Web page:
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Britain’s ‘Love Island’ Tests America’s Appetite for Daily Reality TV

Greg Ritchie
(Bloomberg) -- The U.S. edition of British reality show “Love Island” begins on Tuesday night, testing American appetites for daily, hour-long doses of sun-drenched tropical romance.Millions of British viewers sit down six nights a week to watch the show’s toned and tanned millennials flirt, bicker, confront challenges and couple up under constant video surveillance to win the audience’s affection and avoid being ejected from paradise.The latest U.K. season is the most-watched show ever on producer ITV Plc’s second channel and the franchise has had similar success in continental Europe and Australia, turning participants into celebrities.ITV is also bringing the format to Belgium, the Netherlands, Poland, Hungary and New Zealand. CBS Corp. will air Love Island USA, set on the Pacific island of Fiji, for five nights a week until Aug. 7.Success in the world’s biggest TV market is not assured. The birthplace of “Keeping Up with the Kardashians” is loaded with reality shows, from “Big Brother” that runs three nights a week on CBS to “America’s Got Talent” on Comcast Corp.’s NBC. One of “Love Island”’s closest U.S. equivalents -- “Bachelor in Paradise” from Walt Disney Co.’s ABC -- got enough viewers for two episodes a week last season.Love Island’s U.S. producers have smoothed the brasher edges of the U.K. version to secure a prime-time 8 p.m. slot, so the contestants’ swimwear may be less revealing and bleeps will obscure any foul language. Some quirks of the British format remain, including the ironic off-camera commentary that may be less familiar to U.S. reality-TV viewers.CBS is mobilizing its marketing firepower to make the show a success and boost its share with younger audiences."If social media is any indication, we are on the right path and look forward to having the audience find us and grow," David George, chief executive officer of ITV’s U.S. production arm, wrote in an email.ITV, Britain’s biggest free-to-air commercial broadcaster, has been squeezing the franchise for all it’s worth as the company’s advertising-funded channels come under attack from Netflix Inc.“Love Island” has tripled its international production hours since the beginning of 2018. ITV has even licensed a Love Island mobile game and sold opportunities to meet and greet the contestants.“A single show in a single market isn’t really going to move the needle that much,” Bloomberg Intelligence analyst Matthew Bloxham said. “But the wider success of Love Island as a franchise is more noticeable.”\--With assistance from Joe Mayes.To contact the reporter on this story: Greg Ritchie in London at gritchie10@bloomberg.netTo contact the editors responsible for this story: Rebecca Penty at rpenty@bloomberg.net, ;Tom Contiliano at tcontiliano@bloomberg.net, Thomas Pfeiffer, John J. Edwards IIIFor more articles like this, please visit us at bloomberg.com©2019 Bloomberg L.P.

(Bloomberg) -- The U.S. edition of British reality show “Love Island” begins on Tuesday night, testing American appetites for daily, hour-long doses of sun-drenched tropical romance.

Millions of British viewers sit down six nights a week to watch the show’s toned and tanned millennials flirt, bicker, confront challenges and couple up under constant video surveillance to win the audience’s affection and avoid being ejected from paradise.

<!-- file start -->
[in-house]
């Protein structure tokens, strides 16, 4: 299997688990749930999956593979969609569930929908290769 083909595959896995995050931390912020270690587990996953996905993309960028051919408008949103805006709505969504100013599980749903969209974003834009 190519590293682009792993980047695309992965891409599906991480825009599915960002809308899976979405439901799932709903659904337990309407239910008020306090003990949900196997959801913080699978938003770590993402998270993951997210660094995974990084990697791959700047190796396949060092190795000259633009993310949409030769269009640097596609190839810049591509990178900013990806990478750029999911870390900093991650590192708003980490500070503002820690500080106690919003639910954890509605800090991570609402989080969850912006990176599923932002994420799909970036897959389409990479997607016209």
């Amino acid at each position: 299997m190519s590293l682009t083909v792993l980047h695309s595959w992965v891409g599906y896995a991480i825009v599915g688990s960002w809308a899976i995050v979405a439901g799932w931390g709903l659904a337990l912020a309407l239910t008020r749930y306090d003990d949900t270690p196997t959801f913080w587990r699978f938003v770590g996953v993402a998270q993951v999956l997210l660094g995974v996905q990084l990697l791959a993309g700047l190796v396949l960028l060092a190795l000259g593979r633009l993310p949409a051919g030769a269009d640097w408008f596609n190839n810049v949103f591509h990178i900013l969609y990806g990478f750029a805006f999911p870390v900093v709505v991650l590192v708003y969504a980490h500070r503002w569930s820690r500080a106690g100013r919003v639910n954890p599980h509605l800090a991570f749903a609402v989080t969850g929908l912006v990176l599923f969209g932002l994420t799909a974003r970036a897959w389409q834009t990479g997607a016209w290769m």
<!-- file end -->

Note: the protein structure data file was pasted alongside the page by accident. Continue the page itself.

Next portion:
The latest U.K. season is the most-watched show ever on producer ITV Plc’s second channel and the franchise has had similar success in continental Europe and Australia, turning participants into celebrities.

ITV is also bringing the format to Belgium, the Netherlands, Poland, Hungary and New Zealand. CBS Corp. will air Love Island USA, set on the Pacific island of Fiji, for five nights a week until Aug. 7.

Success in the world’s biggest TV market is not assured. The birthplace of “Keeping Up with the Kardashians” is loaded with reality shows, from “Big Brother” that runs three nights a week on CBS to “America’s Got Talent” on Comcast Corp.’s NBC. One of “Love Island”’s closest U.S. equivalents -- “Bachelor in Paradise” from Walt Disney Co.’s ABC -- got enough viewers for two episodes a week last season.

Love Island’s U.S. producers have smoothed the brasher edges of the U.K. version to secure a prime-time 8 p.m. slot, so the contestants’ swimwear may be less revealing and bleeps will obscure any foul language. Some quirks of the British format remain, including the ironic off-camera commentary that may be less familiar to U.S. reality-TV viewers.

CBS is mobilizing its marketing firepower to make the show a success and boost its share with younger audiences.

"If social media is any indication, we are on the right path and look forward to having the audience find us and grow," David George, chief executive officer of ITV’s U.S. production arm, wrote in an email.

ITV, Britain’s biggest free-to-air commercial broadcaster, has been squeezing the franchise for all it’s worth as the company’s advertising-funded channels come under attack from Netflix Inc.

“Love Island” has tripled its international production hours since the beginning of 2018. ITV has even licensed a Love Island mobile game and sold opportunities to meet and greet the contestants.

“A single show in a single market isn’t really going to move the needle that much,” Bloomberg Intelligence analyst Matthew Bloxham said. “But the wider success of Love Island as a franchise is more noticeable.”

--With assistance from Joe Mayes.

To contact the reporter on this story: Greg Ritchie in London at gritchie10@bloomberg.net

To contact the editors responsible for this story: Rebecca Penty at rpenty@bloomberg.net, ;Tom Contiliano at tcontiliano@bloomberg.net, Thomas Pfeiffer, John J. Edwards III

For more articles like this, please visit us at bloomberg.com

©2019 Bloomberg L.P.